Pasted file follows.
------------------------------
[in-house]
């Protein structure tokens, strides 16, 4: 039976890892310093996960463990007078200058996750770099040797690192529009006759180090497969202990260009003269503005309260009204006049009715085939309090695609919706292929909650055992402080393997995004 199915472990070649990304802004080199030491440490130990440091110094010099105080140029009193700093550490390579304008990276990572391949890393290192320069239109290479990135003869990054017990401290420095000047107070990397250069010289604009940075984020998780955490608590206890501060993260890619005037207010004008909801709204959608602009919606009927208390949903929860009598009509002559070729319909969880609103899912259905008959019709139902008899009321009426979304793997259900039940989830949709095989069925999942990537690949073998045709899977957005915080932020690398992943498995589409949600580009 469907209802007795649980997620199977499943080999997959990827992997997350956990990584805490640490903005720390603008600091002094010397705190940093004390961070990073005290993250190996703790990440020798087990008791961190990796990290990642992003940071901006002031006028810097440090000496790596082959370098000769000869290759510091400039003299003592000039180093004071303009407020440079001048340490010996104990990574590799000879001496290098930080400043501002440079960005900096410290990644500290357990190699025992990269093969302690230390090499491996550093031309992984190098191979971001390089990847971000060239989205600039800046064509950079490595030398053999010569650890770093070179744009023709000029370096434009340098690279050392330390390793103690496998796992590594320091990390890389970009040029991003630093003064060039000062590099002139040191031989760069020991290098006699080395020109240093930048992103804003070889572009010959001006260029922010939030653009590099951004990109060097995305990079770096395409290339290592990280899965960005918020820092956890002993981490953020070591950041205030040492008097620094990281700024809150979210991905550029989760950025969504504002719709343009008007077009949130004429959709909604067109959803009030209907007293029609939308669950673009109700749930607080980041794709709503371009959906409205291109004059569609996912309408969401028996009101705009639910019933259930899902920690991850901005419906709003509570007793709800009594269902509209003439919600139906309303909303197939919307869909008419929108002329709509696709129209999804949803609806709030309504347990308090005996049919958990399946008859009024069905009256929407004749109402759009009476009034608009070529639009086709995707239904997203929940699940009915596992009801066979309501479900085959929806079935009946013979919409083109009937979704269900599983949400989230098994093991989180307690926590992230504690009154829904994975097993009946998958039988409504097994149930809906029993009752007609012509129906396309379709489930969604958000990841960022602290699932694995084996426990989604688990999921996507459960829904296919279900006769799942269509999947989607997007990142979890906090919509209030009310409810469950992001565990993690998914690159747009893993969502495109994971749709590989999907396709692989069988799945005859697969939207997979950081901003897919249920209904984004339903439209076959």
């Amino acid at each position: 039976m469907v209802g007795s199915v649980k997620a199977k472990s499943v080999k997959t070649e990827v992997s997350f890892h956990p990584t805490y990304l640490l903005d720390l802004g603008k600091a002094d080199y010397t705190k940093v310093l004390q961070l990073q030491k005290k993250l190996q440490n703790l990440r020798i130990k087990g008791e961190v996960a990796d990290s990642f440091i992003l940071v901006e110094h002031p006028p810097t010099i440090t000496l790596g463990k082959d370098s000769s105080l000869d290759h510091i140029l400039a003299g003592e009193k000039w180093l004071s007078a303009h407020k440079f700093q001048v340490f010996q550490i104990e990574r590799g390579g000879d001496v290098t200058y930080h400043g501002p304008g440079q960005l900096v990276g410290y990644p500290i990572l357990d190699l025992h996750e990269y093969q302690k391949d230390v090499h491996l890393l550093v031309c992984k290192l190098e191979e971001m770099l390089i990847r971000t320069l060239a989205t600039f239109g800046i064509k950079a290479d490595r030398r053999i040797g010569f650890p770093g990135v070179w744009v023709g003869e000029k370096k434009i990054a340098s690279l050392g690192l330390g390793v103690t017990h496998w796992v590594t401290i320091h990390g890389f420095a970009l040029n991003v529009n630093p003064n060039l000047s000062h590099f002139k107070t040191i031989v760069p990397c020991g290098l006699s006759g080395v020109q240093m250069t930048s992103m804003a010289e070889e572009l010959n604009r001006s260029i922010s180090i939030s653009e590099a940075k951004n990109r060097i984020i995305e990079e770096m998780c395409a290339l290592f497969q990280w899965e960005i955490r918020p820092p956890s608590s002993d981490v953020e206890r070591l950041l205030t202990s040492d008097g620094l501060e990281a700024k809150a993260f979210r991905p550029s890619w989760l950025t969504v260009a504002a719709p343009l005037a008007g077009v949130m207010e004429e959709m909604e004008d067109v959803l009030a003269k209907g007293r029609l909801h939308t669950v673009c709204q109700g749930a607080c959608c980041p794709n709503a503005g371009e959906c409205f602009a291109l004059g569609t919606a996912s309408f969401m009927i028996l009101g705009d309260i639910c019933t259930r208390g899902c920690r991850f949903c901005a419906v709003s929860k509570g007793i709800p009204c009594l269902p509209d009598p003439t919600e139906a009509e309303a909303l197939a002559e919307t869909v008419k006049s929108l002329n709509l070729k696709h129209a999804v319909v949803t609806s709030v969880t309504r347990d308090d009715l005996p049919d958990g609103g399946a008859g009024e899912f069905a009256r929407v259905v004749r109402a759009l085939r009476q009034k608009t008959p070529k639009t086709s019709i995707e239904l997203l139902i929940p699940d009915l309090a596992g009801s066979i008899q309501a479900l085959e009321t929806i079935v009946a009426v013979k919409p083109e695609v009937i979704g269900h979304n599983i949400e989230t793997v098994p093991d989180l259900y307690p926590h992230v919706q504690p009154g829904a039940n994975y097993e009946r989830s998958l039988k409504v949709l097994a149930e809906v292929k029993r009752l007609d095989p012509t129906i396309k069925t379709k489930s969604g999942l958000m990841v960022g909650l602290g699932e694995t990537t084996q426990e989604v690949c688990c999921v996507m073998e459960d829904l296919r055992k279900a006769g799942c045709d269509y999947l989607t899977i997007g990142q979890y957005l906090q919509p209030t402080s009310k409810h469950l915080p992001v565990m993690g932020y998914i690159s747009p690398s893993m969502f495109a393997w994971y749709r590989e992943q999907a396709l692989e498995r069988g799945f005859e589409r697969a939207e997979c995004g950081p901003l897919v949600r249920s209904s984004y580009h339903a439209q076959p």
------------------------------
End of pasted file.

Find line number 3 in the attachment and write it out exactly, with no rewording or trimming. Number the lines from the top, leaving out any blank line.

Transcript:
């Amino acid at each position: 039976m469907v209802g007795s199915v649980k997620a199977k472990s499943v080999k997959t070649e990827v992997s997350f890892h956990p990584t805490y990304l640490l903005d720390l802004g603008k600091a002094d080199y010397t705190k940093v310093l004390q961070l990073q030491k005290k993250l190996q440490n703790l990440r020798i130990k087990g008791e961190v996960a990796d990290s990642f440091i992003l940071v901006e110094h002031p006028p810097t010099i440090t000496l790596g463990k082959d370098s000769s105080l000869d290759h510091i140029l400039a003299g003592e009193k000039w180093l004071s007078a303009h407020k440079f700093q001048v340490f010996q550490i104990e990574r590799g390579g000879d001496v290098t200058y930080h400043g501002p304008g440079q960005l900096v990276g410290y990644p500290i990572l357990d190699l025992h996750e990269y093969q302690k391949d230390v090499h491996l890393l550093v031309c992984k290192l190098e191979e971001m770099l390089i990847r971000t320069l060239a989205t600039f239109g800046i064509k950079a290479d490595r030398r053999i040797g010569f650890p770093g990135v070179w744009v023709g003869e000029k370096k434009i990054a340098s690279l050392g690192l330390g390793v103690t017990h496998w796992v590594t401290i320091h990390g890389f420095a970009l040029n991003v529009n630093p003064n060039l000047s000062h590099f002139k107070t040191i031989v760069p990397c020991g290098l006699s006759g080395v020109q240093m250069t930048s992103m804003a010289e070889e572009l010959n604009r001006s260029i922010s180090i939030s653009e590099a940075k951004n990109r060097i984020i995305e990079e770096m998780c395409a290339l290592f497969q990280w899965e960005i955490r918020p820092p956890s608590s002993d981490v953020e206890r070591l950041l205030t202990s040492d008097g620094l501060e990281a700024k809150a993260f979210r991905p550029s890619w989760l950025t969504v260009a504002a719709p343009l005037a008007g077009v949130m207010e004429e959709m909604e004008d067109v959803l009030a003269k209907g007293r029609l909801h939308t669950v673009c709204q109700g749930a607080c959608c980041p794709n709503a503005g371009e959906c409205f602009a291109l004059g569609t919606a996912s309408f969401m009927i028996l009101g705009d309260i639910c019933t259930r208390g899902c920690r991850f949903c901005a419906v709003s929860k509570g007793i709800p009204c009594l269902p509209d009598p003439t919600e139906a009509e309303a909303l197939a002559e919307t869909v008419k006049s929108l002329n709509l070729k696709h129209a999804v319909v949803t609806s709030v969880t309504r347990d308090d009715l005996p049919d958990g609103g399946a008859g009024e899912f069905a009256r929407v259905v004749r109402a759009l085939r009476q009034k608009t008959p070529k639009t086709s019709i995707e239904l997203l139902i929940p699940d009915l309090a596992g009801s066979i008899q309501a479900l085959e009321t929806i079935v009946a009426v013979k919409p083109e695609v009937i979704g269900h979304n599983i949400e989230t793997v098994p093991d989180l259900y307690p926590h992230v919706q504690p009154g829904a039940n994975y097993e009946r989830s998958l039988k409504v949709l097994a149930e809906v292929k029993r009752l007609d095989p012509t129906i396309k069925t379709k489930s969604g999942l958000m990841v960022g909650l602290g699932e694995t990537t084996q426990e989604v690949c688990c999921v996507m073998e459960d829904l296919r055992k279900a006769g799942c045709d269509y999947l989607t899977i997007g990142q979890y957005l906090q919509p209030t402080s009310k409810h469950l915080p992001v565990m993690g932020y998914i690159s747009p690398s893993m969502f495109a393997w994971y749709r590989e992943q999907a396709l692989e498995r069988g799945f005859e589409r697969a939207e997979c995004g950081p901003l897919v949600r249920s209904s984004y580009h339903a439209q076959p």